Franklin R. Manis

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Phonological awareness and phoneme identification tasks were administered to dyslexic children and both chronological age (CA) and reading-level (RL) comparison groups. Dyslexic children showed less sharply defined categorical perception of a bath-path continuum varying voice onset time when compared to the CA but not the RL group. The dyslexic children(More)
The involvement of the left hemisphere occipito-temporal (OT) junction in reading has been established, yet there is current controversy over the region's specificity for reading and the nature of its role in the reading process. Recent neuroimaging findings suggest that the region is sensitive to orthographic familiarity [Kronbichler, M., Bergmann, J.,(More)
We investigated the relationship between dyslexia and three aspects of language: speech perception, phonology, and morphology. Reading and language tasks were administered to dyslexics aged 8-9 years and to two normal reader groups (age-matched and reading-level matched). Three dyslexic groups were identified: phonological dyslexics (PD), developmentally(More)
A historical group of 45 children (4–18 years) and adults (18–39 years) with classical galactosemia had deficits of cognitive function that were variable and not related to the age at diagnosis or to severity of illness at presentation. There was a trend for patients to score highest on visual processing tasks. The standardized tests of speech and memory(More)
We evaluated signal-noise discrimination in children with and without dyslexia, using magnocellular and parvocellular visual stimuli presented either with or without high noise. Dyslexic children had elevated contrast thresholds when stimuli of either type were presented in high noise, but performed as well as non-dyslexic children when either type was(More)
Concurrent relationships among measures of naming speed, phonological awareness, orthographic skill, and other reading subskills were explored in a representative sample of second graders. Hierarchical regression analyses revealed that naming speed, as measured by the the rapid automatized naming (RAN) task, accounted for a sizable amount of unique variance(More)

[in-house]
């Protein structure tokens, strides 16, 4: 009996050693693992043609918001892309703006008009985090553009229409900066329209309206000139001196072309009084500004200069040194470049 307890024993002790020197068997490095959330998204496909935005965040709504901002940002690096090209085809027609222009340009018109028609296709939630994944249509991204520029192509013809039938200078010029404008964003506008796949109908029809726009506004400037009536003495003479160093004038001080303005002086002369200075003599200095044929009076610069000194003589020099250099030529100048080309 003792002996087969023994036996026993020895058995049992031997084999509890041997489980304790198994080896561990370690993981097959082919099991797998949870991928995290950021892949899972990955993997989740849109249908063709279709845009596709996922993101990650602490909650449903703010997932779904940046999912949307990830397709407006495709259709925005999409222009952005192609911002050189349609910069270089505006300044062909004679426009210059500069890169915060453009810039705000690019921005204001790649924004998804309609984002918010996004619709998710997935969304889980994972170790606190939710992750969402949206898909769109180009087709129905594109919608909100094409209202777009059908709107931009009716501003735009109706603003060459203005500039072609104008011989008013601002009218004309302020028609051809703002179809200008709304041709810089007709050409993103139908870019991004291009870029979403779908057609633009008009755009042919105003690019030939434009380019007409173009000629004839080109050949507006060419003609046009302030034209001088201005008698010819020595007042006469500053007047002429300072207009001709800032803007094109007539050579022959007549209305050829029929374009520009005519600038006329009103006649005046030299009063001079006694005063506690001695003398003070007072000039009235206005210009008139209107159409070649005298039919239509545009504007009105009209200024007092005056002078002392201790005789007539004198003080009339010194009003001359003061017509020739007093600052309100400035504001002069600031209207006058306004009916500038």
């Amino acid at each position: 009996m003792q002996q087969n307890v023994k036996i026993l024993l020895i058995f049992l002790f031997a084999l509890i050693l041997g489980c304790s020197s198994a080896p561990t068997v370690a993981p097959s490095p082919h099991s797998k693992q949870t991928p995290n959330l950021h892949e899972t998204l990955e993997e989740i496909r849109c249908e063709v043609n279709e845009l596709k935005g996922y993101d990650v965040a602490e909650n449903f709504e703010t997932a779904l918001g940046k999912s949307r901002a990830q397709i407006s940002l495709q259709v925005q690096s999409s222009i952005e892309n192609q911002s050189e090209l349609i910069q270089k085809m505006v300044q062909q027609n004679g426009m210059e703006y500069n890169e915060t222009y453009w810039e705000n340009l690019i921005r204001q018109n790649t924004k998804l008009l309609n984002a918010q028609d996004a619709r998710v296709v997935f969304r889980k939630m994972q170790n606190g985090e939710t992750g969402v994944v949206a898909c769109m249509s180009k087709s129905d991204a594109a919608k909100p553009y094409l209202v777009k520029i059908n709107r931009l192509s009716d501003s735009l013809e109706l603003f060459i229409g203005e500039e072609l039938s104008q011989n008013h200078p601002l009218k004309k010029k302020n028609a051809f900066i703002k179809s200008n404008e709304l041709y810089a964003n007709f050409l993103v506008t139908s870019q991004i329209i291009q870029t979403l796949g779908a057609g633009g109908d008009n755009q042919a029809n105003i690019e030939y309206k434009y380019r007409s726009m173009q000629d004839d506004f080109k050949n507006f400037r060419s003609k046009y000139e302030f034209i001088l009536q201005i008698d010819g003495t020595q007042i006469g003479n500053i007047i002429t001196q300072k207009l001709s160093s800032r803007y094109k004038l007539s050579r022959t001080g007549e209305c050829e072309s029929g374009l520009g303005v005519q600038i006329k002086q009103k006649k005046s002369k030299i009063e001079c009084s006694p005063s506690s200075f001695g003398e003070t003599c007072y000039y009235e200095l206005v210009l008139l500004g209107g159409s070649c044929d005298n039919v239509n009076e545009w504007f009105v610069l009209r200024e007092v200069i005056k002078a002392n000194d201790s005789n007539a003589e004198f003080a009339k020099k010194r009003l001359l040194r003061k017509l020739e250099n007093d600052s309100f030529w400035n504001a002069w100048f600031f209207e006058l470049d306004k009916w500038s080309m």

This study examined whether there are different subtypes of developmental dyslexia. The subjects were 51 dyslexic children (reading below the 30th percentile in isolated word recognition), 51 age-matched normal readers, and 27 younger normal readers who scored in the same range as the dyslexics on word recognition. Using methods developed by Castles and(More)
Developmental dyslexia is a common reading disorder that negatively impacts an individual's ability to achieve literacy. Although the brain network involved in reading and its dysfunction in dyslexia has been well studied, it is unknown whether dyslexia is caused by structural abnormalities in the reading network itself or in the lower-level networks that(More)
We tested the hypothesis that deficits on sensory-processing tasks frequently associated with poor reading and dyslexia are the result of impairments in external-noise exclusion, rather than motion perception or magnocellular processing. We compared the motion-direction discrimination thresholds of adults and children with good or poor reading performance,(More)
This study examined whether there are different subtypes of developmental dyslexia. The subjects were 51 dyslexic children (reading below the 30th percentile in isolated word recognition), 51 age-matched normal readers, and 27 younger normal readers who scored in the same range as the dyslexics on word recognition. Using methods developed by Castles and(More)